Networking Requirements

Appliance Networking Requirements

The vSphere Integrated Containers appliance requires access to the external Internet, the vSphere Infrastructure, and to the network on which developers connect Docker clients. You can deploy the vSphere Integrated Containers appliance to a standard network, an NSX Data Center for vSphere network, or to an NSX-T Data Center network.

Understanding Docker and VCH Networking

To understand how you can configure networks on VCHs, you first must understand how networking works in Docker.

For an overview of Docker networking in general, and an overview of networking with vSphere Integrated Containers in particular, watch the Docker Networking Options and vSphere Integrated Containers Networking Overview videos on the VMware Cloud-Native YouTube Channel:

https://www.youtube.com/watch?v=Yr6-2ddhLVo
https://www.youtube.com/watch?v=QLi9KasWLCM

See also Docker container networking in the Docker documentation.

Networking Requirements for VCH Deployment

VCHs connect to multiple different networks, as shown in the image below.

VCH Networking

Each VCH requires an IPv4 address on each of the networks that it is connected to. The bridge network is handled internally, but other networks must have a static IP configured on them, or be able to acquire one via DHCP.

Network interfaces for VCHs can be of the following types:

  • Standard vSphere port groups that you create on vSphere Distributed Switches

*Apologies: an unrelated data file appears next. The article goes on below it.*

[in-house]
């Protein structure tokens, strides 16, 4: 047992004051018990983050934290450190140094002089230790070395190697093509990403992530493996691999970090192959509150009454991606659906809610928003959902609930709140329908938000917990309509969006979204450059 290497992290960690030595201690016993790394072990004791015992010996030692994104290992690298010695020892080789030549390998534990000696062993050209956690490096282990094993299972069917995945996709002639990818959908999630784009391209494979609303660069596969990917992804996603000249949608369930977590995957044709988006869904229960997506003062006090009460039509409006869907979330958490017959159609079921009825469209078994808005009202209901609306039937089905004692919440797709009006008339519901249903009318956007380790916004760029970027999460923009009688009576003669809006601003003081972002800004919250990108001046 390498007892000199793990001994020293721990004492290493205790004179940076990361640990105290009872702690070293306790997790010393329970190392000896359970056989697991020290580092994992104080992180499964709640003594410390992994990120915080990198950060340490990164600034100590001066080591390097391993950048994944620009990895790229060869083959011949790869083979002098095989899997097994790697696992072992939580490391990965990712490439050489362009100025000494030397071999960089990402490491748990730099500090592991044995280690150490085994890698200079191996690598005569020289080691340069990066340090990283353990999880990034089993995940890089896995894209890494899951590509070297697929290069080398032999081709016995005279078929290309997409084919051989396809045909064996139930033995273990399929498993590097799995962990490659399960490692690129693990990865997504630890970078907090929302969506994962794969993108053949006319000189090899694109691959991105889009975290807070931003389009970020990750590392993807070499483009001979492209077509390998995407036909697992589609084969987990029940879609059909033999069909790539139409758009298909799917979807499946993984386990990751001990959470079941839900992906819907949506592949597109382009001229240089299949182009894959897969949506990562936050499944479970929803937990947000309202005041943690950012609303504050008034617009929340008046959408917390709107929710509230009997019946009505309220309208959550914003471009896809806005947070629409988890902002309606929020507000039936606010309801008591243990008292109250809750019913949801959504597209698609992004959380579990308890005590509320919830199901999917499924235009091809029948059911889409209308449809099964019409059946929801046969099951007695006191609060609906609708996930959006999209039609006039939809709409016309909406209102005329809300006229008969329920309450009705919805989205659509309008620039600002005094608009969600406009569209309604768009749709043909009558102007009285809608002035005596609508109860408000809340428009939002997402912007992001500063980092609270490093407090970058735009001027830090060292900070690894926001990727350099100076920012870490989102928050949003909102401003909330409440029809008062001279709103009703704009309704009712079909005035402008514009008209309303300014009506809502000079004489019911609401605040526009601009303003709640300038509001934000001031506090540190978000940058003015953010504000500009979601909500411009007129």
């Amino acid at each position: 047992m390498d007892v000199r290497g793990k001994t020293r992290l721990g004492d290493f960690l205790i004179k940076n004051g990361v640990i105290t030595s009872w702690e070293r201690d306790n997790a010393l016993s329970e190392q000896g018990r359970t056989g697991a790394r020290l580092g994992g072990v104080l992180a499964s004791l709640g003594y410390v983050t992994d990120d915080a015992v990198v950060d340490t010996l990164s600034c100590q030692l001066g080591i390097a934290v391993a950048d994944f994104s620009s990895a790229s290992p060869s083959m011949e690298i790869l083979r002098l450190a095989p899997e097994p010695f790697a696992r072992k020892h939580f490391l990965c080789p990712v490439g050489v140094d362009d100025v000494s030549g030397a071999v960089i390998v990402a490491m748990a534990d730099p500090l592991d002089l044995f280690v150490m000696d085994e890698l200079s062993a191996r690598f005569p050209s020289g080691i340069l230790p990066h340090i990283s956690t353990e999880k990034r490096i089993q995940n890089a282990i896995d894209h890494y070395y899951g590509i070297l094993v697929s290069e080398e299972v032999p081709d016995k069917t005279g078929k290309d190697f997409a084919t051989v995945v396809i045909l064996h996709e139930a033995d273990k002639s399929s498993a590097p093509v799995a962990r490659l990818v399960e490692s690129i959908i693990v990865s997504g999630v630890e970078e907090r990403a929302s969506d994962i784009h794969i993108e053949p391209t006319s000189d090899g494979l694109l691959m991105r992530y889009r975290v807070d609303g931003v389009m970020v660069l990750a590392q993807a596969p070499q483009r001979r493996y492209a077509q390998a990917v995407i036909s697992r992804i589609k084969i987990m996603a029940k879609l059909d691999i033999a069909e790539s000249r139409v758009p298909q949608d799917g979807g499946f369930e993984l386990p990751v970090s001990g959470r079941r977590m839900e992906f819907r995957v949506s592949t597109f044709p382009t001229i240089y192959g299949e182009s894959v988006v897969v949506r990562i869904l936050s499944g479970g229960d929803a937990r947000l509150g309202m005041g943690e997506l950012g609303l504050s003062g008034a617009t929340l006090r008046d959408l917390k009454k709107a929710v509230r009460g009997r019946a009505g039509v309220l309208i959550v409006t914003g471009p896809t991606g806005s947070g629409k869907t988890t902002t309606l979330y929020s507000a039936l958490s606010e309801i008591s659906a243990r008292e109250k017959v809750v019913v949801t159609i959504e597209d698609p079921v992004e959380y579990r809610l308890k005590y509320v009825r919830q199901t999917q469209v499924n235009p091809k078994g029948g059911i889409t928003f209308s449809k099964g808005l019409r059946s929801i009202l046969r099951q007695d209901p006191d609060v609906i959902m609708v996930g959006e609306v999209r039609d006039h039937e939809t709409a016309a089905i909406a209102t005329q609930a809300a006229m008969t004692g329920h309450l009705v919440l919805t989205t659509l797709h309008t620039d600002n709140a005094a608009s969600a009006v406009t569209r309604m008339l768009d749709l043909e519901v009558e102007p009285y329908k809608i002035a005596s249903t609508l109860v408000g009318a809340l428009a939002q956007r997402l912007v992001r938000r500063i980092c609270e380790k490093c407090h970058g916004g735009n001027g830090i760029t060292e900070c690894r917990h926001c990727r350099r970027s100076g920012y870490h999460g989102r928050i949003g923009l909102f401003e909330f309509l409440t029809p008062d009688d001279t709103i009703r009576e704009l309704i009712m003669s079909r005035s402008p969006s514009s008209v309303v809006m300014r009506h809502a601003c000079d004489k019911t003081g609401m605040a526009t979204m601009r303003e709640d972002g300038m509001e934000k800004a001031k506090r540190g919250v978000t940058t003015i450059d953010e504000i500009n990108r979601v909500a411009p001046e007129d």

• NSX Data Center for vSphere logical switches
  • NSX-T Data Center logical switches.

You must create port groups or logical switches in the vSphere Client, NSX Manager, or NSX-T Manager before you deploy a VCH. If you use NSX Data Center for vSphere or NSX-T Data Center logical switches, these logical switches must be available in the vCenter Server instance on which you deploy the VCHs.

You can use a mixture of port groups, NSX Data Center for vSphere logical switches, and NSX-T Data Center logical switches for the different VCH networks.

vSphere Port Groups

For information about how to create vSphere Distributed Switches and port groups, and how to add hosts to the vSphere Distributed Switches, see the following topics in the vSphere documentation:

NSX Data Center for vSphere Logical Switches

You make NSX Data Center for vSphere logical switches available to vCenter Server by registering vCenter Server with NSX Manager.

For information about how to regster vCenter Server or ESXi hosts with NSX Manager, prepare hosts and clusters, and how to create logical switches, see the following sections in the NSX Data Center for vSphere documentation:

NSX-T Data Center Logical Switches

You make NSX-T Data Center logical switches available to vCenter Server by adding the hosts or clusters that vCenter Server manages to the management plane in NSX-T Manager. NSX-T administrators can apply security groups and policies to these logical switches.

For information about how to add hosts or clusters to the management plane and create NSX-T Data Center logical switches, see the following sections in the NSX-T Data Center documentation:

NOTE: If you use NSX-T Data Center logical switches, it is not mandatory for T1 or T0 routers to be present. The bridge network does not use layer 3, so does not require T1 and T0 routers. For container networks, you might need a T1 router, for example to bridge overlay and underlay networks.

VCH Networks

You can direct traffic between containers, the VCH, the external Internet, and your vSphere environment to different networks. Some networks require a dedicated network interface. Other networks can share a network interface.

IMPORTANT:

  • If you configure a VCH to use different networks for each of the public, management, and client networks, these networks must all be accessible by the vSphere Integrated Containers appliance.
  • All of the hosts in a cluster should be attached to the port groups or logical switches that you create for the VCH networks and for any mapped container networks.

Bridge Networks